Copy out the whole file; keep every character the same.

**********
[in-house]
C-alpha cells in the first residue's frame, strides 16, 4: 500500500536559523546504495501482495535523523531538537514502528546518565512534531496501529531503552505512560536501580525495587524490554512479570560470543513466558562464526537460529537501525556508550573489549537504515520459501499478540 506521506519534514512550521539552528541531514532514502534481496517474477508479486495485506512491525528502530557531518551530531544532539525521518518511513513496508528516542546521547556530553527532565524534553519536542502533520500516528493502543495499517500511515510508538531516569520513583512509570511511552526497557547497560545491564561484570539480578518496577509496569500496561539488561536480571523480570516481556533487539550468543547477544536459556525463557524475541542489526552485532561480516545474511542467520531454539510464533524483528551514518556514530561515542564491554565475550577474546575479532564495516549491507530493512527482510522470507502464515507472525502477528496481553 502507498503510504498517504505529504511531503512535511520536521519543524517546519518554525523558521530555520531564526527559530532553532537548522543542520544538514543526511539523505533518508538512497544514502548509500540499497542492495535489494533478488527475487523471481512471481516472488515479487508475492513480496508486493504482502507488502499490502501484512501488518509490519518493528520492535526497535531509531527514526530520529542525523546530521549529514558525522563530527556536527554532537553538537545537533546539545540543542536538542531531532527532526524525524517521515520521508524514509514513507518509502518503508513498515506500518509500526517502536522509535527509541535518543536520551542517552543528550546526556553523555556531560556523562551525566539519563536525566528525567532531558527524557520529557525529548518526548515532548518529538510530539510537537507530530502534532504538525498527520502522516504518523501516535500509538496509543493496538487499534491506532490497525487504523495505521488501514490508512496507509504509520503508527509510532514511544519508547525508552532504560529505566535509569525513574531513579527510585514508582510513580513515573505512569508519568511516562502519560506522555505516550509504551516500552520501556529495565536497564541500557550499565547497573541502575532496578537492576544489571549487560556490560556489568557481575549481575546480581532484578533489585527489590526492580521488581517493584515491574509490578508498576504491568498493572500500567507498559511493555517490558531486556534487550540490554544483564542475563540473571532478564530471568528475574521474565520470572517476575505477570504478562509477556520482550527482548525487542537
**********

[in-house]
C-alpha cells in the first residue's frame, strides 16, 4: 500500500536559523546504495501482495535523523531538537514502528546518565512534531496501529531503552505512560536501580525495587524490554512479570560470543513466558562464526537460529537501525556508550573489549537504515520459501499478540 506521506519534514512550521539552528541531514532514502534481496517474477508479486495485506512491525528502530557531518551530531544532539525521518518511513513496508528516542546521547556530553527532565524534553519536542502533520500516528493502543495499517500511515510508538531516569520513583512509570511511552526497557547497560545491564561484570539480578518496577509496569500496561539488561536480571523480570516481556533487539550468543547477544536459556525463557524475541542489526552485532561480516545474511542467520531454539510464533524483528551514518556514530561515542564491554565475550577474546575479532564495516549491507530493512527482510522470507502464515507472525502477528496481553 502507498503510504498517504505529504511531503512535511520536521519543524517546519518554525523558521530555520531564526527559530532553532537548522543542520544538514543526511539523505533518508538512497544514502548509500540499497542492495535489494533478488527475487523471481512471481516472488515479487508475492513480496508486493504482502507488502499490502501484512501488518509490519518493528520492535526497535531509531527514526530520529542525523546530521549529514558525522563530527556536527554532537553538537545537533546539545540543542536538542531531532527532526524525524517521515520521508524514509514513507518509502518503508513498515506500518509500526517502536522509535527509541535518543536520551542517552543528550546526556553523555556531560556523562551525566539519563536525566528525567532531558527524557520529557525529548518526548515532548518529538510530539510537537507530530502534532504538525498527520502522516504518523501516535500509538496509543493496538487499534491506532490497525487504523495505521488501514490508512496507509504509520503508527509510532514511544519508547525508552532504560529505566535509569525513574531513579527510585514508582510513580513515573505512569508519568511516562502519560506522555505516550509504551516500552520501556529495565536497564541500557550499565547497573541502575532496578537492576544489571549487560556490560556489568557481575549481575546480581532484578533489585527489590526492580521488581517493584515491574509490578508498576504491568498493572500500567507498559511493555517490558531486556534487550540490554544483564542475563540473571532478564530471568528475574521474565520470572517476575505477570504478562509477556520482550527482548525487542537